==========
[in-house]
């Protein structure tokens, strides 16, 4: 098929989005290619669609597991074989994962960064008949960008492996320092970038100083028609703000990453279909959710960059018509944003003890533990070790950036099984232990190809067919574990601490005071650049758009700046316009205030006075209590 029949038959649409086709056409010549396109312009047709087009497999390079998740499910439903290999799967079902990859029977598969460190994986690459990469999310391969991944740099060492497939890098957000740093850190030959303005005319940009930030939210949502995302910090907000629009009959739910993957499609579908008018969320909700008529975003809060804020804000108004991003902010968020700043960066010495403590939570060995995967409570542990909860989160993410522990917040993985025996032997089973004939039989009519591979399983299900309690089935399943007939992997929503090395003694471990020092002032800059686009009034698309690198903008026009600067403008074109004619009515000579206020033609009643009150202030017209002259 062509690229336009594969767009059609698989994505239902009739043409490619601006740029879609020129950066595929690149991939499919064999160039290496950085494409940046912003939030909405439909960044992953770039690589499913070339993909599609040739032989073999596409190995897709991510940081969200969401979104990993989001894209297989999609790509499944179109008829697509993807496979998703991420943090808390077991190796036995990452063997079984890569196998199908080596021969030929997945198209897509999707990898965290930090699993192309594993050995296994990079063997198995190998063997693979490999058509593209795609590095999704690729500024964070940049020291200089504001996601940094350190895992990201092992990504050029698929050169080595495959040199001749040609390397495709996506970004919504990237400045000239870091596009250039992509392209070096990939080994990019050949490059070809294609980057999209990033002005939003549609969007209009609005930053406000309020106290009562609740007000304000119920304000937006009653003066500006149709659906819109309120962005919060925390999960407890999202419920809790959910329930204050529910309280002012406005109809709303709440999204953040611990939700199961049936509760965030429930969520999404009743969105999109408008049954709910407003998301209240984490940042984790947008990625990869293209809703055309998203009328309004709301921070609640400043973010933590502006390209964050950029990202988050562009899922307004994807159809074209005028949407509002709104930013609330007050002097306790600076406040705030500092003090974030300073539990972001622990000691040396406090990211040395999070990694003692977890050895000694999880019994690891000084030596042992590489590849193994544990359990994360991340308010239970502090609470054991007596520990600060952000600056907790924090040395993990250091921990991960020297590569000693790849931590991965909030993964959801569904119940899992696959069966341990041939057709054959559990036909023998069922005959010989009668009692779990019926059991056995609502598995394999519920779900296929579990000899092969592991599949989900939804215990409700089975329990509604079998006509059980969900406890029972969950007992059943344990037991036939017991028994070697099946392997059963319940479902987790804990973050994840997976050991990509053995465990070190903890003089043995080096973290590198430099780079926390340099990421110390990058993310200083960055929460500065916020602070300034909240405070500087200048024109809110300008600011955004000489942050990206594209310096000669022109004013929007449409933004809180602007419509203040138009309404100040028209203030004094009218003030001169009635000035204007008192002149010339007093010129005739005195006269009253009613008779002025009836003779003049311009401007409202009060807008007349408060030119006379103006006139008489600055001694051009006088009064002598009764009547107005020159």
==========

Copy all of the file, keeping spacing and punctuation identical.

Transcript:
[in-house]
């Protein structure tokens, strides 16, 4: 098929989005290619669609597991074989994962960064008949960008492996320092970038100083028609703000990453279909959710960059018509944003003890533990070790950036099984232990190809067919574990601490005071650049758009700046316009205030006075209590 029949038959649409086709056409010549396109312009047709087009497999390079998740499910439903290999799967079902990859029977598969460190994986690459990469999310391969991944740099060492497939890098957000740093850190030959303005005319940009930030939210949502995302910090907000629009009959739910993957499609579908008018969320909700008529975003809060804020804000108004991003902010968020700043960066010495403590939570060995995967409570542990909860989160993410522990917040993985025996032997089973004939039989009519591979399983299900309690089935399943007939992997929503090395003694471990020092002032800059686009009034698309690198903008026009600067403008074109004619009515000579206020033609009643009150202030017209002259 062509690229336009594969767009059609698989994505239902009739043409490619601006740029879609020129950066595929690149991939499919064999160039290496950085494409940046912003939030909405439909960044992953770039690589499913070339993909599609040739032989073999596409190995897709991510940081969200969401979104990993989001894209297989999609790509499944179109008829697509993807496979998703991420943090808390077991190796036995990452063997079984890569196998199908080596021969030929997945198209897509999707990898965290930090699993192309594993050995296994990079063997198995190998063997693979490999058509593209795609590095999704690729500024964070940049020291200089504001996601940094350190895992990201092992990504050029698929050169080595495959040199001749040609390397495709996506970004919504990237400045000239870091596009250039992509392209070096990939080994990019050949490059070809294609980057999209990033002005939003549609969007209009609005930053406000309020106290009562609740007000304000119920304000937006009653003066500006149709659906819109309120962005919060925390999960407890999202419920809790959910329930204050529910309280002012406005109809709303709440999204953040611990939700199961049936509760965030429930969520999404009743969105999109408008049954709910407003998301209240984490940042984790947008990625990869293209809703055309998203009328309004709301921070609640400043973010933590502006390209964050950029990202988050562009899922307004994807159809074209005028949407509002709104930013609330007050002097306790600076406040705030500092003090974030300073539990972001622990000691040396406090990211040395999070990694003692977890050895000694999880019994690891000084030596042992590489590849193994544990359990994360991340308010239970502090609470054991007596520990600060952000600056907790924090040395993990250091921990991960020297590569000693790849931590991965909030993964959801569904119940899992696959069966341990041939057709054959559990036909023998069922005959010989009668009692779990019926059991056995609502598995394999519920779900296929579990000899092969592991599949989900939804215990409700089975329990509604079998006509059980969900406890029972969950007992059943344990037991036939017991028994070697099946392997059963319940479902987790804990973050994840997976050991990509053995465990070190903890003089043995080096973290590198430099780079926390340099990421110390990058993310200083960055929460500065916020602070300034909240405070500087200048024109809110300008600011955004000489942050990206594209310096000669022109004013929007449409933004809180602007419509203040138009309404100040028209203030004094009218003030001169009635000035204007008192002149010339007093010129005739005195006269009253009613008779002025009836003779003049311009401007409202009060807008007349408060030119006379103006006139008489600055001694051009006088009064002598009764009547107005020159």